Vision with a Vee: 1982-1983 Yamaha XZ550R Vision

Comparing the Yamaha XZ550R Vision to the V-twin alternatives of its day, the Honda CX500 and Moto Guzzi V50 Monza.

| May/June 2019

82-83-Yamaha-XZ55OR-Vision 

Yamaha XZ550R Vision
Years produced:
1982-1983
Power: 64hp @ 9,500rpm
Top speed: 113mph (period test)
Engine: 552cc (80mm x 55mm) liquid-cooled, DOHC 70-degree V-twin
Transmission: 5-speed, shaft final drive
Weight/MPG: 462lb curb, half-tank fuel/57mpg (period test) 
Price then/now: $3,099 (1982)/$1,000-$3,300

In the late 1970s, every Asian bike maker built air-cooled, inline 4-cylinder bikes — lots of them, from 350cc to 1,100cc. They were the sliced white bread of their day. The problem? They all tasted alike. The Big Four found themselves in a standing-quarter-mile shoot-out every year.

So why not try something different? Kawasaki and Suzuki pretty much stayed the course with their UJMs, while Honda and Yamaha tried new ideas. Among the options considered was a 90-degree V-twin, employed to such success by Italian manufacturers. But packaging an L-twin wasn’t easy. Why not try a narrow-angle twin — in spite of their association with heavyweight cruisers?



Honda came first with the 80-degree transverse CX500. Yamaha fired back with the 75-degree Virago 750 and XVR920; then in 1982 came the revolutionary 70-degree V-twin XZ550R Vision.

The Vision was all new in concept and execution: Its liquid-cooled, 552cc dual overhead camshaft 8-valve engine was well oversquare at 80mm bore by 50mm stroke, fed by a pair of honking 36mm Mikuni carburetors. To ensure adequate fueling at low revs, the Mikunis featured accelerator pumps, and the cylinder heads included Yamaha’s YICS induction control system, to improve “swirl” in the combustion chambers and promote more efficient combustion. And to negate the primary vibration inherent in high-revving, narrow vee engines, a single counterbalance shaft was added forward of the crank.

The Vision’s drivetrain created a uniquely new look, suspended from (and forming an integral part of) its triangulated steel tube frame. Absent was any pretense of cooling fins, just clean alloy cases and smooth cylinders. Inside was a plain bearing, single crankpin bottom end connected to a pair of 10.5:1 pistons, driving the four overhead cams by left-and-right spur gears and HyVo chains. Drive to the 5-speed transmission and shaft final drive was by straight-cut gears. Running on distinctive 18-inch alloy wheels with 90/90 and 110/90 tires, the Vision used a telescopic fork at the front with a single disc brake, while the drum-brake rear wheel hung on Yamaha’s “Monocross” swingarm with a single spring/damper unit adjustable for preload.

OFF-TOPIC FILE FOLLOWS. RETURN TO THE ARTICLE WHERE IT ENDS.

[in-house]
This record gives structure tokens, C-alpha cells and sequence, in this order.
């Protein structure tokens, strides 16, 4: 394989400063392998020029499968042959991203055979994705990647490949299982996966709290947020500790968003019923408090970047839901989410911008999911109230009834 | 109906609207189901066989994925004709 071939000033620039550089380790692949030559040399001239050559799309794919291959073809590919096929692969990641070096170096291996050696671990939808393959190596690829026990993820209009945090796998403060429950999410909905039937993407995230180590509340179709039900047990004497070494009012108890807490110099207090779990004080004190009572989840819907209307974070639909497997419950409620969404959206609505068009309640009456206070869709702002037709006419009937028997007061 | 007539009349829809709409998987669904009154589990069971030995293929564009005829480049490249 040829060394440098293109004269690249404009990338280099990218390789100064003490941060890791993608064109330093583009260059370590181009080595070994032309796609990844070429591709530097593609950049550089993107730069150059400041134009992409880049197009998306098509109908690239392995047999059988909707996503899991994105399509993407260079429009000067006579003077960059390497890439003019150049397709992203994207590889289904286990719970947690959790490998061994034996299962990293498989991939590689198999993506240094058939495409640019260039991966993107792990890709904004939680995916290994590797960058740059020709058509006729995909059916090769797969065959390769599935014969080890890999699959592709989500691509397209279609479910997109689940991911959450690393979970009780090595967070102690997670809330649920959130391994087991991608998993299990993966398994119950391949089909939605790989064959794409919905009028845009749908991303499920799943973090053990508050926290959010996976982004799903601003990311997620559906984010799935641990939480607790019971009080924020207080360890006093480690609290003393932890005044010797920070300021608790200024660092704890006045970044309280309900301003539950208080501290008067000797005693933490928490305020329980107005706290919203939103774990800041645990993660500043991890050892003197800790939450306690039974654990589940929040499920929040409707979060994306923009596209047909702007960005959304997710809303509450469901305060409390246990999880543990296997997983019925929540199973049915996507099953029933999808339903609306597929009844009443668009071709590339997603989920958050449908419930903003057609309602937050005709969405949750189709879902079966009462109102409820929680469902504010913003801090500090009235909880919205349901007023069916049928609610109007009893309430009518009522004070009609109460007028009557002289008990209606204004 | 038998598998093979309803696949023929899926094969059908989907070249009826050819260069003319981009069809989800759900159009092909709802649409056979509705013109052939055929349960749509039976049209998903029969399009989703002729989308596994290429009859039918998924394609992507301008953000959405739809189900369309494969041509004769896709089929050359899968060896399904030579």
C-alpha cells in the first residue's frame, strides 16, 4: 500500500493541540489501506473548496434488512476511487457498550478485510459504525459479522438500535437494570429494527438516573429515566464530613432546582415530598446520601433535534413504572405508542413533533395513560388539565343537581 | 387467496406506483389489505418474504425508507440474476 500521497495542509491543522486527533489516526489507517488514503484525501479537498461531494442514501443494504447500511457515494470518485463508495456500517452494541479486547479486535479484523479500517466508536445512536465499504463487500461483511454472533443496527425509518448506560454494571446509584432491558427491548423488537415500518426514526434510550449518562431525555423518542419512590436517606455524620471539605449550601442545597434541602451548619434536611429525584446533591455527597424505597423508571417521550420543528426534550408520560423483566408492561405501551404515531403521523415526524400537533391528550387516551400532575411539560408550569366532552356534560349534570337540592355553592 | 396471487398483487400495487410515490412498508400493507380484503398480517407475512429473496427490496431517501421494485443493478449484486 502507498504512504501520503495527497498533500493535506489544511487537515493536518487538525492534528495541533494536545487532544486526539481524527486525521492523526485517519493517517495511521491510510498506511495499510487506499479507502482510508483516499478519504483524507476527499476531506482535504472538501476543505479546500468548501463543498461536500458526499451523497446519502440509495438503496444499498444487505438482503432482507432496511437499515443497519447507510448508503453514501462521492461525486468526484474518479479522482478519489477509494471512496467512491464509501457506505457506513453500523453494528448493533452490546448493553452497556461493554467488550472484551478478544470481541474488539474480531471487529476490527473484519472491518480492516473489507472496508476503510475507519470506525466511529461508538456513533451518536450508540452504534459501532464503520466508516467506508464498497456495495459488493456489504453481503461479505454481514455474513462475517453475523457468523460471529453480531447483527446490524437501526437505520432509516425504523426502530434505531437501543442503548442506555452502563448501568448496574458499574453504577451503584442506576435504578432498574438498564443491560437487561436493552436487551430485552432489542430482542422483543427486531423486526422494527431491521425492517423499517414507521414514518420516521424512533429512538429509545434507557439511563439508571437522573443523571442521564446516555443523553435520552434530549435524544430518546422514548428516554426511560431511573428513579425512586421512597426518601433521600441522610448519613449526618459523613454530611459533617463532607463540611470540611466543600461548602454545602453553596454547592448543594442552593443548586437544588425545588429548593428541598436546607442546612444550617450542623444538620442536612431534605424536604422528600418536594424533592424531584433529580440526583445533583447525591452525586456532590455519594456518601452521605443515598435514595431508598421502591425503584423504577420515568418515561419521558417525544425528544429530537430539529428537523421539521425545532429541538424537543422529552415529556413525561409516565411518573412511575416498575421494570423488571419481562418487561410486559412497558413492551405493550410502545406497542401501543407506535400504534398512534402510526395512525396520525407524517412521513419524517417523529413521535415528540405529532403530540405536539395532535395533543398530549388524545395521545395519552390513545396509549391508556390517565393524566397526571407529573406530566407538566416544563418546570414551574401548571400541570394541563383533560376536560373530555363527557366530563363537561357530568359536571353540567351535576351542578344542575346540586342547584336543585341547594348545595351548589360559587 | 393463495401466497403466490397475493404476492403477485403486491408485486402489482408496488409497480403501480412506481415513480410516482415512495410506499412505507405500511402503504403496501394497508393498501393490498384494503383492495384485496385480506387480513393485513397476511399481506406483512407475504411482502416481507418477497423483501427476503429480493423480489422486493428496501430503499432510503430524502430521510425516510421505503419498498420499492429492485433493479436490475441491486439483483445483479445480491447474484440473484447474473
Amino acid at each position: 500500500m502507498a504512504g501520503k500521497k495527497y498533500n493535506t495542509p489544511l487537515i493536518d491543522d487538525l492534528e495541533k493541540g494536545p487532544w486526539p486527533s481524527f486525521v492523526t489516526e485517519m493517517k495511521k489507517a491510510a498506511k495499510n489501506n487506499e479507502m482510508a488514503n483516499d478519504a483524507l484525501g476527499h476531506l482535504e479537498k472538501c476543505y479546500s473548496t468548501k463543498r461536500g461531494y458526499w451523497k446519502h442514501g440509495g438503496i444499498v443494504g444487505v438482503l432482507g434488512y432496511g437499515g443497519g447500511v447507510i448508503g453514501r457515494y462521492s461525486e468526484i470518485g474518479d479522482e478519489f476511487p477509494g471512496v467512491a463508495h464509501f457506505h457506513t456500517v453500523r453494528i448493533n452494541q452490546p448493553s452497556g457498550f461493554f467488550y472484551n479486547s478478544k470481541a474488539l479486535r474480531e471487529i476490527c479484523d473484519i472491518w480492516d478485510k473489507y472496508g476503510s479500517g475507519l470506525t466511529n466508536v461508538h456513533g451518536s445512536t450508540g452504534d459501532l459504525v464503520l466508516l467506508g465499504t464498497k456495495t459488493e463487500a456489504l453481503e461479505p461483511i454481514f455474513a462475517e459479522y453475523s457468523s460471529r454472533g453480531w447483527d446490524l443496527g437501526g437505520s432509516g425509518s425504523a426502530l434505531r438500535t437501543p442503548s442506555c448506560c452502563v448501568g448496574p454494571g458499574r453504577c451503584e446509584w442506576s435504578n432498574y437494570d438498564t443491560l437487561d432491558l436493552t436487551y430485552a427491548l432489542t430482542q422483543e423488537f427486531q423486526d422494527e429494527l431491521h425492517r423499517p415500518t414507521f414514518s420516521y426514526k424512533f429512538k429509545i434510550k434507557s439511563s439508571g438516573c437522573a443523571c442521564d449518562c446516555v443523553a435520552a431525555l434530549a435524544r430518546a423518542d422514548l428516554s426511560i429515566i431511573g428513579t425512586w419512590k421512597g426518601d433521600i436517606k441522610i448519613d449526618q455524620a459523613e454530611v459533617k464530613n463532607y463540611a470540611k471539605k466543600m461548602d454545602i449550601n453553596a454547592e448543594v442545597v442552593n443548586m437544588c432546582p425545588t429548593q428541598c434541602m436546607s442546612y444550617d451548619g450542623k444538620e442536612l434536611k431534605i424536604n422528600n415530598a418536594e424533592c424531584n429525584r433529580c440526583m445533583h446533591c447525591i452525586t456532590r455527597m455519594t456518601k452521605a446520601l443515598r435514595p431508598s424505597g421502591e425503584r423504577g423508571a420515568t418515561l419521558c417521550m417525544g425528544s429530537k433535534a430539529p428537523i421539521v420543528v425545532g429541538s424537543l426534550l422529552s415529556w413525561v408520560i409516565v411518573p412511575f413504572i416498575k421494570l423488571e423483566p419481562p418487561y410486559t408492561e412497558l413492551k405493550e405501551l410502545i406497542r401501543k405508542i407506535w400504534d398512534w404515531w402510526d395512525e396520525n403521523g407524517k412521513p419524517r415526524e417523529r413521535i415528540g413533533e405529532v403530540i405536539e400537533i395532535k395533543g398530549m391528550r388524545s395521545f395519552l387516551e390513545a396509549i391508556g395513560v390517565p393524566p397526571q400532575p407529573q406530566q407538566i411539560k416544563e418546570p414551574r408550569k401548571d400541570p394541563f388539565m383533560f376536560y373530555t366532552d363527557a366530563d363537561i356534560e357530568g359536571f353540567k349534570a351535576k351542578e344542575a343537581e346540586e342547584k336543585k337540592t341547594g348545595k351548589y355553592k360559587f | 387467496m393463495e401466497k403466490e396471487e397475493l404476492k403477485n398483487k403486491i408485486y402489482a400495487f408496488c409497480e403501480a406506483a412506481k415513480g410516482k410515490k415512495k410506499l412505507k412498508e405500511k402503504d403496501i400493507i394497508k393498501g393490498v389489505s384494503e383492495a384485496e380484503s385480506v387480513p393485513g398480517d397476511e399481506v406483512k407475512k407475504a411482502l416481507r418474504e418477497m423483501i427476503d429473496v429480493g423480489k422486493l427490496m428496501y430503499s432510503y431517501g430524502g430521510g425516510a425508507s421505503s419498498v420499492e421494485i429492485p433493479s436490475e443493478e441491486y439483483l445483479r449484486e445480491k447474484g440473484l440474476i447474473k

Cycle magazine took the Vision to the drag strip, recording 13.0 seconds at 100mph, which compared well with its contemporaries in the 4-cylinder class. So the Vision was a competent, innovative and sprightly motorcycle. What could possibly go wrong? Testers who rode the Vision praised its performance and lack of vibration while admiring its nimble steering. But the engine was not quite ready for prime time, with a noticeable flat spot in the carburetion at around 4,000rpm, and an idle speed that could vary by 1,000rpm. (A dealer reset partially cured Cycle’s test bike). And while ground clearance was excellent, the Vision’s thrift-store suspension gave vague handling. The rear shock could be adjusted for preload, but the front fork had no adjustment at all. Braking with the single front disc was “meekly adequate” Cycle said. And what was a putative sport bike doing with a power-robbing shaft drive? But it was probably the Vision’s eye-watering price that limited its appeal: Yamaha’s own XJ550 4-cylinder cost $300 less than the Vision’s $3,099 MSRP.

Yamaha responded to critics in 1983 with an extra front brake disc, a wider front tire at 100/90, an air-adjustable front fork, a rear shock with a rebound damping adjuster, and a modified intake to fix the carburetor glitch. And to mollify critics of the sterile engine appearance, a handlebar fairing was added. All this pushed the price up to $3,299 for 1983. Sales stayed low, and 1982 models were soon heavily discounted.

Cycle perhaps summed up the Vision best: “It’s convenient to think of the Vision as the Japanese manufacturers’ last great attempt to build an all-purpose, versatile, mid-displacement motorcycle. [But] the mid-displacement class was breaking apart, forming two specialized rivers: cruisers, the major artery; sport bikes, a smaller tributary. The Vision, left in the middle, fell into the void.” MC


Contenders 

78-82-honda-cx500

1978-1982 Honda CX 500
Years produced: 1978-1982
Power: 48hp @ 9,000rpm (claimed)
Top Speed: 108mph (period test)
Engine: 497cc (78mm x 52mm) liquid-cooled, OHV, 4-valve transverse twin
Transmision: 5-speed, shaft final drive
Weight/MPG: 481lb (wet)/43mpg (avg., period test)    
Price then/now: $1,898 (1978)/$800-$1,800

If you had been a motorcycle courier in Britain in the 1980s, chances were better than even your mount would be a CX500. Riders loved the maintenance-free shaft drive, the easily adjustable valves, tubeless tires, (mostly) bulletproof reliability — and leg-warming heat blowing from the radiator in London’s winters!